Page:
Catholic Culture Resources
Catholic Culture Resources

Catholic World News News Feature

Cuthbert's Choice October 10, 2001

By Diogenes

Cuthbert Tunstall might have been famous--as famous as St. Thomas More. Indeed he might have been St. Cuthbert. But he made a different choice.

Like Thomas More, Cuthbert Tunstall was on intimate terms with King Henry VIII. He was not only the Bishop of London, but also the Lord Privy Seal. Again, like Thomas More, he resisted the king's divorce and paid a price for that resistance; he was exiled to the Durham diocese. But unlike Thomas More, Cuthbert Tunstall decided to cut his losses.

The moment of truth came during the controversy over the Oath of Supremacy when Cuthbert was summoned for a chat with his sovereign. King Henry's message went something like this:

Cuthbert, if you oppose me, I will have your head chopped off. I did it to Thomas More, and I did it to John Fisher. Don't make me do it to you.

(It’s possible, I suppose, that the king put that message in more diplomatic terms. But while Henry VIII had many faults, a tendency toward circumlocution was not one of them. He might have been even more direct.)

Cuthbert Tunstall found that argument compelling. He decided not to oppose the king, and he lived to a ripe old age.

As it happens, this story has a happier ending. Later in life Bishop Tunstall regained his courage, and he did dare to oppose Queen Elizabeth I. He might well have become a martyr on the second go-round, but he died of natural causes before Elizabeth caught up with him.

HENRY'S SUBTLER HEIRS

No one has ever threatened to chop off my head. Still, I have no doubt whatsoever that the threat would command my complete attention--especially if it were delivered by someone with the impeccable credibility in such matters that Henry VIII had established. So while I do not approve of the decision Cuthbert Tunstall made after his little tête-á-tête with King Henry, I certainly understand it.

What I do not understand is the comparative ease with which American political leaders today convince Catholic bishops to mute their public criticism of immoral public policies. Many years have passed since a British bishop faced an executioner, and the American hierarchy has never had to cope with that sort of unpleasantness. Yet our shepherds knuckle under to political pressure with an alacrity that would make the young Cuthbert Tunstall blush.

Every now and then one brave bishop takes a stand. And--note this carefully--he lives to tell about it. When Bishop Fabian Bruskewitz announced the excommunication of various Catholics who were involved with anti-Catholic causes, there were yelps of outrage. But the noise subsided. The bishop's head is still attached to his shoulders. He is not imprisoned. His diocese is thriving.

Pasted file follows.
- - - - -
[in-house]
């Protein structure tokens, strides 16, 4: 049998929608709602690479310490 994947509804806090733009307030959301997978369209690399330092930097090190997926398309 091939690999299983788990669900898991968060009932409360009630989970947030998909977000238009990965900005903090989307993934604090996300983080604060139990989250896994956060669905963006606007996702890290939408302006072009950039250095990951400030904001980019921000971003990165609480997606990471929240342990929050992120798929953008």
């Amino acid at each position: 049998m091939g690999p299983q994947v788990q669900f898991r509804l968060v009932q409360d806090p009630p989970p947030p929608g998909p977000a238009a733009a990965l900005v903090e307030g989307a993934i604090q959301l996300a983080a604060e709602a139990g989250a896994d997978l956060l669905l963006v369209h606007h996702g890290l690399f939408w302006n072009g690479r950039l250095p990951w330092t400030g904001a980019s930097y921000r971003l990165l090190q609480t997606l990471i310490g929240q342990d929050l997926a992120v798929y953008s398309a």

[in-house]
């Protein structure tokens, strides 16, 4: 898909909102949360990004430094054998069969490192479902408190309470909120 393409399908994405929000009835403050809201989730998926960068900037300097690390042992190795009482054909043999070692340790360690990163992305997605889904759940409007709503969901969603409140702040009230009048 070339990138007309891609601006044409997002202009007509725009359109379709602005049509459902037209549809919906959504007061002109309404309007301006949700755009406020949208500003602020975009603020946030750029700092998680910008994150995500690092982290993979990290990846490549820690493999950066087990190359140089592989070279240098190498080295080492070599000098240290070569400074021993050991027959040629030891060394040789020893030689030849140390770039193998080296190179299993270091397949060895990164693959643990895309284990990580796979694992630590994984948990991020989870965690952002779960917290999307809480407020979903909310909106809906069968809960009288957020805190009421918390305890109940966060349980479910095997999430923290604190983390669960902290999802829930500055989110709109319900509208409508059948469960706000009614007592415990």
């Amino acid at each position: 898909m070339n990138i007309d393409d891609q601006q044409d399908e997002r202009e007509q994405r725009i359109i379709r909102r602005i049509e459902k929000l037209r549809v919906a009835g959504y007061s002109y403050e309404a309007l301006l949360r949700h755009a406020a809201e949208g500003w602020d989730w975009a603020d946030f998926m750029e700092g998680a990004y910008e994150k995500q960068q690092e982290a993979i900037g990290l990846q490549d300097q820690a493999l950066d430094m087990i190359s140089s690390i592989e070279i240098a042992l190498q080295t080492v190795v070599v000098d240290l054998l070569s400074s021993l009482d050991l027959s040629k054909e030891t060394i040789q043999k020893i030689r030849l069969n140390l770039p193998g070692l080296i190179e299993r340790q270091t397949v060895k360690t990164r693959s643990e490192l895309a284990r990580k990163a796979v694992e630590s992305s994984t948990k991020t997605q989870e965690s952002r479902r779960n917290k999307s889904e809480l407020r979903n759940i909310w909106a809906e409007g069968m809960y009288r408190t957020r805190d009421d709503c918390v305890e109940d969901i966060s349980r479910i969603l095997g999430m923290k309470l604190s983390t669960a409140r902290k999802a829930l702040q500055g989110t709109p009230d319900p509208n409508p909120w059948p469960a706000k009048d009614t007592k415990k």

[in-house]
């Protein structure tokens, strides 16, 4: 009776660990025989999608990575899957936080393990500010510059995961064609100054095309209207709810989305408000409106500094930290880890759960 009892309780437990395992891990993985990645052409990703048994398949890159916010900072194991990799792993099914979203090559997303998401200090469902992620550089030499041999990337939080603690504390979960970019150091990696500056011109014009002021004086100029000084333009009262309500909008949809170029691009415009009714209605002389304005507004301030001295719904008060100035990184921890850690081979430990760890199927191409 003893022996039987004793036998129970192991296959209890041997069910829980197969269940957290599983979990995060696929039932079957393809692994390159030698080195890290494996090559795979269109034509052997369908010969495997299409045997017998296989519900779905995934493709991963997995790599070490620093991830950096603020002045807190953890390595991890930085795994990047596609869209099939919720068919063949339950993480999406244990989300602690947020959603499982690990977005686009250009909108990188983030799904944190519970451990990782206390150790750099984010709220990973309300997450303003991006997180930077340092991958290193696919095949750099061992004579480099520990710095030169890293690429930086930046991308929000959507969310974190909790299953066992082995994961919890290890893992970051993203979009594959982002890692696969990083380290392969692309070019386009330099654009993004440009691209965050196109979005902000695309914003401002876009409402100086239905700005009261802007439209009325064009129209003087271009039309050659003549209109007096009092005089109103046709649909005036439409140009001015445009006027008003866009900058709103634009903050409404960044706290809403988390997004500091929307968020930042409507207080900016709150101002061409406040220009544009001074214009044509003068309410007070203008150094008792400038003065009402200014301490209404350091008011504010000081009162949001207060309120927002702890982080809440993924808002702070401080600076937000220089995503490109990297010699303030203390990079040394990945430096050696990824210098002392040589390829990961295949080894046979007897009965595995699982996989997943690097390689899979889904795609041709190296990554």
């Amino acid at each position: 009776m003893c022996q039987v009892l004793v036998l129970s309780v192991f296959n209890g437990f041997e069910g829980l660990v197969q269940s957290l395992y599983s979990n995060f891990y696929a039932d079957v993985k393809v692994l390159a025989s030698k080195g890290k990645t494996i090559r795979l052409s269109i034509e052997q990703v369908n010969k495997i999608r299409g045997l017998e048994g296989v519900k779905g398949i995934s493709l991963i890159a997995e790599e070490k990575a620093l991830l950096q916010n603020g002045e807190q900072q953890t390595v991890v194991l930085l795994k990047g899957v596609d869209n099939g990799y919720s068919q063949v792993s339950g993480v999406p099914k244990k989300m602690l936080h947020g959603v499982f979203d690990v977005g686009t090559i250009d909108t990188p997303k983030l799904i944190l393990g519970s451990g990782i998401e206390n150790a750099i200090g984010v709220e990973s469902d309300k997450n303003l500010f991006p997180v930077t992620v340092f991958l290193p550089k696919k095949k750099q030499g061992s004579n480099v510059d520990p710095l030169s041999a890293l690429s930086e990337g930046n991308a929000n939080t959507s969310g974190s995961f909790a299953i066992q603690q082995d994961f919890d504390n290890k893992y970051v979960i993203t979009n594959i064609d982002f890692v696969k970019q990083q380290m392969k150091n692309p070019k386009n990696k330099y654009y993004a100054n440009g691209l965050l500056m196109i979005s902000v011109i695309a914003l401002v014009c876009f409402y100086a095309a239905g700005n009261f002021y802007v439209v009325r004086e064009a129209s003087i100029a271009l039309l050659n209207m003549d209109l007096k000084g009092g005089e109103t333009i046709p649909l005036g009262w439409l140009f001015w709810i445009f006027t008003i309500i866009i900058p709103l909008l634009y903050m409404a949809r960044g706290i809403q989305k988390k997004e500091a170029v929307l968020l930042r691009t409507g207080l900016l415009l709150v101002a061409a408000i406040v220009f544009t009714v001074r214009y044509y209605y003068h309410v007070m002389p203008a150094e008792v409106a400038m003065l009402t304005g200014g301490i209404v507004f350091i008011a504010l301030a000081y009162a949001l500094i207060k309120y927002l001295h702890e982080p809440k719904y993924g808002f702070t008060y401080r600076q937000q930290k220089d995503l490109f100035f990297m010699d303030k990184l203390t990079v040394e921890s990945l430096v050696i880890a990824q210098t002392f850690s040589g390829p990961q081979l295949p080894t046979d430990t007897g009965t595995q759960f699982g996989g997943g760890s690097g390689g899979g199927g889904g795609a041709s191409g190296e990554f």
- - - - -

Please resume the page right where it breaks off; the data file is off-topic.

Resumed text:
Now let me offer another example. Recently that indispensable newspaper, the Wanderer, ran a headline story about a statement released by New York's Archbishop Edward Egan condemning the federal government's decision to approve marketing of the "abortion pill" RU-486. The archbishop's statement was a powerful one; he condemned the drug, and its promoters, in no uncertain terms.

But then, further down the same front page, the Wanderer carried another story about the Al Smith dinner, which is held annually to raise funds for Catholic charities in the New York archdiocese. In this election year, Archbishop Egan was playing host to Vice President Al Gore. That's the same Al Gore whose administration paved the way for the legal sale of RU-486--the same Al Gore who, in a speech to abortion providers on the anniversary of the Roe v. Wade decision, had issued a thinly veiled attack on the Catholic Church. Also on the guest list for the Al Smith dinner were Hillary Clinton and Rep. Rick Lazio, both candidates for New York's seat in the US Senate, and both dedicated supporters of legalized abortion.

(To be fair, I should mention that George W. Bush, Gore's Republican rival, was also on the guest list for the Archbishop's gala. But for reasons I cannot begin to comprehend, Pat Buchanan, a practicing Catholic and pro-life advocate who had won the Reform Party's presidential nomination, was not invited.)

Yes, I know that the Al Smith dinner is a non-partisan affair. But you can be quite sure that Al Gore and Hillary Clinton and Rick Lazio expected to gain some political advantage from the event, otherwise they would not have attended. Now tell me: What would have happened if Archbishop Egan had denied them that opportunity? What dire consequences might have followed if he had refused to allow pro-abortion politicians to attend the dinner?

Oh, yes; there would have been an uproar--for a while. There would have been a stinging editorial rebuke in the New York Times. But what more would have happened? What more could have happened?

When Archbishop Egan made that admirable statement about RU-486 and the culture of death, the New York media generally ignored him. But when he greeted Gore and Clinton and Lazio at the Al Smith dinner, the cameras were clicking furiously; the pro-abortion politicians had their "photo op" with the Catholic prelate. And cynical politicians had yet another bit of reassurance that while Catholic leaders may be adamant in their rhetorical opposition to legal abortion, they--like Cuthbert Tunstall--aren't going to lose their heads.